Components of Health System Management
Although the components of the health system are easy to identify, it is often difficult for many of us to explain and translate these components into our own language. Components of the health system are, first and foremost, systems thinking. The components of the health system thinking are also known as components of value, components of well-being, components of health, components of community, components of life, components of well-being, and components of health. The focus of this article is on the components of health-system thinking.
Many components of health care delivery are built-in to a health care delivery system, such as coordinated outcomes, measurement, quality management, and reporting. But when you really stop and think about it, the components of the health system thinking are some of the most important components of health care delivery. Let’s consider some key components of the health system thinking to gain some clarity.
First, a health system is nothing more than an interaction between people and their health systems. Interventions are any changes that are made in a patient’s environment that alter their health system, and so change the way they respond to their health system, and so on. So interventions can be anything from medication to psychotherapy to exercise to dietary advice to lifestyle change. The components of the health system thinking here are defining what constitutes an intervention, what makes it successful and meaningful, and what makes a failure and so on.
Second, the components of the health system thinking that go into the making of interventions are measures, which take the actions to modify behavior in response to some stimulus, usually in the form of a drug or an analgesic or some other pharmacological agent. These measure can be simple self-administration of a painkiller if the patient is in immediate pain or can involve a more elaborate process where the patient is asked to perform some type of controlled physical activity or test or exercise, with feedback from the doctor as to how well he or she is doing and what the outcome is. As well as this, there are many different types of interventions, such as dietary advice, medical treatments, medical education, psychological counseling, occupational therapy, etc. These can all be used in combination with one another or independently. In any case, a health system is a system of systems thinking, whereby one part dictates what another part does, and so on.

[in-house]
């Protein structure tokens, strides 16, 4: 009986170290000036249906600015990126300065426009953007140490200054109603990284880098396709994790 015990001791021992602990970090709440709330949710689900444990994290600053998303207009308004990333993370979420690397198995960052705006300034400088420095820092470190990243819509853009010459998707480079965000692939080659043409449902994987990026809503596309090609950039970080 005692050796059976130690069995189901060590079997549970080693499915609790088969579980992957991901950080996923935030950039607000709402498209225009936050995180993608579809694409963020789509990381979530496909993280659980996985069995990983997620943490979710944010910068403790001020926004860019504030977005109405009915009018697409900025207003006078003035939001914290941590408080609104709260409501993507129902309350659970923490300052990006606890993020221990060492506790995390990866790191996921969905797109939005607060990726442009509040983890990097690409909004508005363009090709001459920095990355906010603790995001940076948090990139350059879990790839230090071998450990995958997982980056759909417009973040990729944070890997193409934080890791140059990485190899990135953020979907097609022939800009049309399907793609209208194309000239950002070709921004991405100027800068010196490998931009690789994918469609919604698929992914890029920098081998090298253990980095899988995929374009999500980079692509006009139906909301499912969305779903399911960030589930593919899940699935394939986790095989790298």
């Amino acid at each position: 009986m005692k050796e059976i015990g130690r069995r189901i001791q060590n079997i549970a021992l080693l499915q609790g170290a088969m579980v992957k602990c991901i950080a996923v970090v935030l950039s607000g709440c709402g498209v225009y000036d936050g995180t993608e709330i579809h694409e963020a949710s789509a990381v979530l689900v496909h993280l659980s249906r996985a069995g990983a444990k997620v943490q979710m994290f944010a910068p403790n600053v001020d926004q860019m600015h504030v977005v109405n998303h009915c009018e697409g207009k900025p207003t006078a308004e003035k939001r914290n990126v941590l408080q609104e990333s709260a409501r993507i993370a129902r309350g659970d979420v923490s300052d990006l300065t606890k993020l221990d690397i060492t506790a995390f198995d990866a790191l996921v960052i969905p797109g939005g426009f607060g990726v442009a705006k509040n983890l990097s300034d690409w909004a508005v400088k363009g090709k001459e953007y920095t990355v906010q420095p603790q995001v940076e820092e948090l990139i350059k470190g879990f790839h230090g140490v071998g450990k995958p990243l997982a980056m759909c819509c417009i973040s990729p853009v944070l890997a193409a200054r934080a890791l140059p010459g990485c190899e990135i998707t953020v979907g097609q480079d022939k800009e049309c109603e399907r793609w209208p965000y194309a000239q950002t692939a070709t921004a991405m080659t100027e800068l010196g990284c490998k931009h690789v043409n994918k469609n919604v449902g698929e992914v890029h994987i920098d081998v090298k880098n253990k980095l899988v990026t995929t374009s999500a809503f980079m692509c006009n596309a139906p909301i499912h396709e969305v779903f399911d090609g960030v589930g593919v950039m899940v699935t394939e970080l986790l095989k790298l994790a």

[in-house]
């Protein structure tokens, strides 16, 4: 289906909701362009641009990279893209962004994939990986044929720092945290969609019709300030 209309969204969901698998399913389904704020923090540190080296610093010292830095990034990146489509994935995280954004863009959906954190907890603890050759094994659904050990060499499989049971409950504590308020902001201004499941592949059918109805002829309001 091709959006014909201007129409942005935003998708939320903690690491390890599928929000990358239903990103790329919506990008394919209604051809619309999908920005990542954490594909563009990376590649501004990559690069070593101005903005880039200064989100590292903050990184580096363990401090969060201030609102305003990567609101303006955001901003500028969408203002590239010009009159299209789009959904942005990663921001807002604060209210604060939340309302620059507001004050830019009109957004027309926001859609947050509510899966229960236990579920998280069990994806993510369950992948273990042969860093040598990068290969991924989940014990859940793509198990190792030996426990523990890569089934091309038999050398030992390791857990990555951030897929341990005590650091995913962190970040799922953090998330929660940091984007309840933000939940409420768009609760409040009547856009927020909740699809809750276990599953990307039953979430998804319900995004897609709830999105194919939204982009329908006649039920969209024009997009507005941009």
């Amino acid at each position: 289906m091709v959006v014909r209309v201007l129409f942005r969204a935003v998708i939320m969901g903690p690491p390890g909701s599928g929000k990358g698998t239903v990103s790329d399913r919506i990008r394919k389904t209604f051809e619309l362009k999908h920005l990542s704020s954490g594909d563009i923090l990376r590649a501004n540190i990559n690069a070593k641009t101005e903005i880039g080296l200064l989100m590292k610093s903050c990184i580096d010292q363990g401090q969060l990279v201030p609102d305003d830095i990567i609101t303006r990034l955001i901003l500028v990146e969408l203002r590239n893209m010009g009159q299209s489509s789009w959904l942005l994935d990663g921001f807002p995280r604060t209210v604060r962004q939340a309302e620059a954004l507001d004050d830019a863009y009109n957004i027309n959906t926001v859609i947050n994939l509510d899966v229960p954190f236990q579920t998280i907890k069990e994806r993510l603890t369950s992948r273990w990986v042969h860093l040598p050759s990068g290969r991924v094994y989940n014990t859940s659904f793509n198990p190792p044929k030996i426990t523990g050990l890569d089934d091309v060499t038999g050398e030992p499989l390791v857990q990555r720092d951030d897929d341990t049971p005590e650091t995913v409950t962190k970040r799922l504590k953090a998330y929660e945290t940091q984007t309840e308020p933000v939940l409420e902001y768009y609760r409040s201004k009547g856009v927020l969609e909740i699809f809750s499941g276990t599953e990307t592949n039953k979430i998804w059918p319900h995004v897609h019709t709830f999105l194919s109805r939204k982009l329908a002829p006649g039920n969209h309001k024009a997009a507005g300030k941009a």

Thirdly, the components of public health thinking that go into post-partum depression care are social support networks, such as family and friends, after the birth of the child and throughout the postpartum period, and they need to be available and capable of responding to the needs of the new mom and dad. Such support networks need to be there for the new parents to be able to get back to work, to stabilize their finances and to be able to do the normal daily things like get out of bed, brush their teeth or take a shower. These networks also need to be set up as soon as possible in the post partum period so that they have the best chance of functioning as soon as possible. These networks also need to set up a new plan for after the birth to deal with the massive shift that comes about in the mother’s life.
It is good practice to look at the components of the health system thinking when putting together an after the birth plan. There are many components of health-system thinking, such as systems thinking, the social support networks and the after the birth plans. It is important to set up these components of the health system thinking before the birth takes place so that the systems thinking and the other components of health-system thinking can become integrated and so that the care is uniform. It is also important to think about the components of systems thinking in conjunction with the care after the birth and make sure that all of these components of the health system thinking are working in unison.